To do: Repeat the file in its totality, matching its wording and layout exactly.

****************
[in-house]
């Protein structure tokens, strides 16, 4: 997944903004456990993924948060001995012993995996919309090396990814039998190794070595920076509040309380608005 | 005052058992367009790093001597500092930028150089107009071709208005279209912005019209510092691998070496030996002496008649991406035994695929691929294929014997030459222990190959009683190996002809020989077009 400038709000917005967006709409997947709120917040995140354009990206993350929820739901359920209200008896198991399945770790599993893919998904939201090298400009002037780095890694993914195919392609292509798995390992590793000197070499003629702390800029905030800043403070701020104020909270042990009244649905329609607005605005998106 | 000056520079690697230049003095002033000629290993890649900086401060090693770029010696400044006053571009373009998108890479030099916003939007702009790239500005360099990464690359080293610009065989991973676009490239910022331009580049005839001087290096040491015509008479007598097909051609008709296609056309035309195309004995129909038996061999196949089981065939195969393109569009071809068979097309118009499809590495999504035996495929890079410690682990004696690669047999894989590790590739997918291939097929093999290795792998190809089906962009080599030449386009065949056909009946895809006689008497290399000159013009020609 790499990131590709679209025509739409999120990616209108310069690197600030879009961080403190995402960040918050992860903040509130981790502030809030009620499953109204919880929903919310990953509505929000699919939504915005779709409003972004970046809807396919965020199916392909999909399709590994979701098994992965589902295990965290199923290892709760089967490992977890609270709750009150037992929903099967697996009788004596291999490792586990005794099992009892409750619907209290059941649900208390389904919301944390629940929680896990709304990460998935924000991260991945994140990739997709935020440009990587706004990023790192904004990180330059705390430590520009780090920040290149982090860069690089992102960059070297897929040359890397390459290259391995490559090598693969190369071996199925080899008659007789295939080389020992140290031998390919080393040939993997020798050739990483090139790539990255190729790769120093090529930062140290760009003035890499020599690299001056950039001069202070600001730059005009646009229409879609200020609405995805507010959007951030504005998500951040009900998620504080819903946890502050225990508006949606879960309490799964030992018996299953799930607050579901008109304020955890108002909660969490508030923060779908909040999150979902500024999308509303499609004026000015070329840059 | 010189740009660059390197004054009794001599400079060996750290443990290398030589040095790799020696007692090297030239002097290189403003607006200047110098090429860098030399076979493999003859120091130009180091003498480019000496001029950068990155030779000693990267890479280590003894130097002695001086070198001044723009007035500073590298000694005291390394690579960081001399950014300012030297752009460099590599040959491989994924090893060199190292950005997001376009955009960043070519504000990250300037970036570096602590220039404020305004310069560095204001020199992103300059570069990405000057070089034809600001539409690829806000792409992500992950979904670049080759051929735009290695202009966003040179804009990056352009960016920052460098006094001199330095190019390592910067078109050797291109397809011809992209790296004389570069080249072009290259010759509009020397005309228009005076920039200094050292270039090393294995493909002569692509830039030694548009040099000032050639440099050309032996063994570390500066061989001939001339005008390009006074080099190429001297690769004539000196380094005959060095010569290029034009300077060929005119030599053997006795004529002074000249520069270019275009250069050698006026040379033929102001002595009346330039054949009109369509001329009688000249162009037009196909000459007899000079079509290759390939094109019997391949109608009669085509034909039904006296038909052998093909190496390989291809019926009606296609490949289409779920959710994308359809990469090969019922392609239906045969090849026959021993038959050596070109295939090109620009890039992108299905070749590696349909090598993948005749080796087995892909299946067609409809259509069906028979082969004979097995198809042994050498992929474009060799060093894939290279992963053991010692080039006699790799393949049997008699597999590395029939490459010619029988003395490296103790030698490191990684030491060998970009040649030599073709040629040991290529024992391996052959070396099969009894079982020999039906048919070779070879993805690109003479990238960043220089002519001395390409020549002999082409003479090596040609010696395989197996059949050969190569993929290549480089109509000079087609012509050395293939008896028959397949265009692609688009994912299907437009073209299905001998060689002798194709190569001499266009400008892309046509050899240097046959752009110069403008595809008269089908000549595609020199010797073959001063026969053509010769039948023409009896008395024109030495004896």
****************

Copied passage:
[in-house]
């Protein structure tokens, strides 16, 4: 997944903004456990993924948060001995012993995996919309090396990814039998190794070595920076509040309380608005 | 005052058992367009790093001597500092930028150089107009071709208005279209912005019209510092691998070496030996002496008649991406035994695929691929294929014997030459222990190959009683190996002809020989077009 400038709000917005967006709409997947709120917040995140354009990206993350929820739901359920209200008896198991399945770790599993893919998904939201090298400009002037780095890694993914195919392609292509798995390992590793000197070499003629702390800029905030800043403070701020104020909270042990009244649905329609607005605005998106 | 000056520079690697230049003095002033000629290993890649900086401060090693770029010696400044006053571009373009998108890479030099916003939007702009790239500005360099990464690359080293610009065989991973676009490239910022331009580049005839001087290096040491015509008479007598097909051609008709296609056309035309195309004995129909038996061999196949089981065939195969393109569009071809068979097309118009499809590495999504035996495929890079410690682990004696690669047999894989590790590739997918291939097929093999290795792998190809089906962009080599030449386009065949056909009946895809006689008497290399000159013009020609 790499990131590709679209025509739409999120990616209108310069690197600030879009961080403190995402960040918050992860903040509130981790502030809030009620499953109204919880929903919310990953509505929000699919939504915005779709409003972004970046809807396919965020199916392909999909399709590994979701098994992965589902295990965290199923290892709760089967490992977890609270709750009150037992929903099967697996009788004596291999490792586990005794099992009892409750619907209290059941649900208390389904919301944390629940929680896990709304990460998935924000991260991945994140990739997709935020440009990587706004990023790192904004990180330059705390430590520009780090920040290149982090860069690089992102960059070297897929040359890397390459290259391995490559090598693969190369071996199925080899008659007789295939080389020992140290031998390919080393040939993997020798050739990483090139790539990255190729790769120093090529930062140290760009003035890499020599690299001056950039001069202070600001730059005009646009229409879609200020609405995805507010959007951030504005998500951040009900998620504080819903946890502050225990508006949606879960309490799964030992018996299953799930607050579901008109304020955890108002909660969490508030923060779908909040999150979902500024999308509303499609004026000015070329840059 | 010189740009660059390197004054009794001599400079060996750290443990290398030589040095790799020696007692090297030239002097290189403003607006200047110098090429860098030399076979493999003859120091130009180091003498480019000496001029950068990155030779000693990267890479280590003894130097002695001086070198001044723009007035500073590298000694005291390394690579960081001399950014300012030297752009460099590599040959491989994924090893060199190292950005997001376009955009960043070519504000990250300037970036570096602590220039404020305004310069560095204001020199992103300059570069990405000057070089034809600001539409690829806000792409992500992950979904670049080759051929735009290695202009966003040179804009990056352009960016920052460098006094001199330095190019390592910067078109050797291109397809011809992209790296004389570069080249072009290259010759509009020397005309228009005076920039200094050292270039090393294995493909002569692509830039030694548009040099000032050639440099050309032996063994570390500066061989001939001339005008390009006074080099190429001297690769004539000196380094005959060095010569290029034009300077060929005119030599053997006795004529002074000249520069270019275009250069050698006026040379033929102001002595009346330039054949009109369509001329009688000249162009037009196909000459007899000079079509290759390939094109019997391949109608009669085509034909039904006296038909052998093909190496390989291809019926009606296609490949289409779920959710994308359809990469090969019922392609239906045969090849026959021993038959050596070109295939090109620009890039992108299905070749590696349909090598993948005749080796087995892909299946067609409809259509069906028979082969004979097995198809042994050498992929474009060799060093894939290279992963053991010692080039006699790799393949049997008699597999590395029939490459010619029988003395490296103790030698490191990684030491060998970009040649030599073709040629040991290529024992391996052959070396099969009894079982020999039906048919070779070879993805690109003479990238960043220089002519001395390409020549002999082409003479090596040609010696395989197996059949050969190569993929290549480089109509000079087609012509050395293939008896028959397949265009692609688009994912299907437009073209299905001998060689002798194709190569001499266009400008892309046509050899240097046959752009110069403008595809008269089908000549595609020199010797073959001063026969053509010769039948023409009896008395024109030495004896």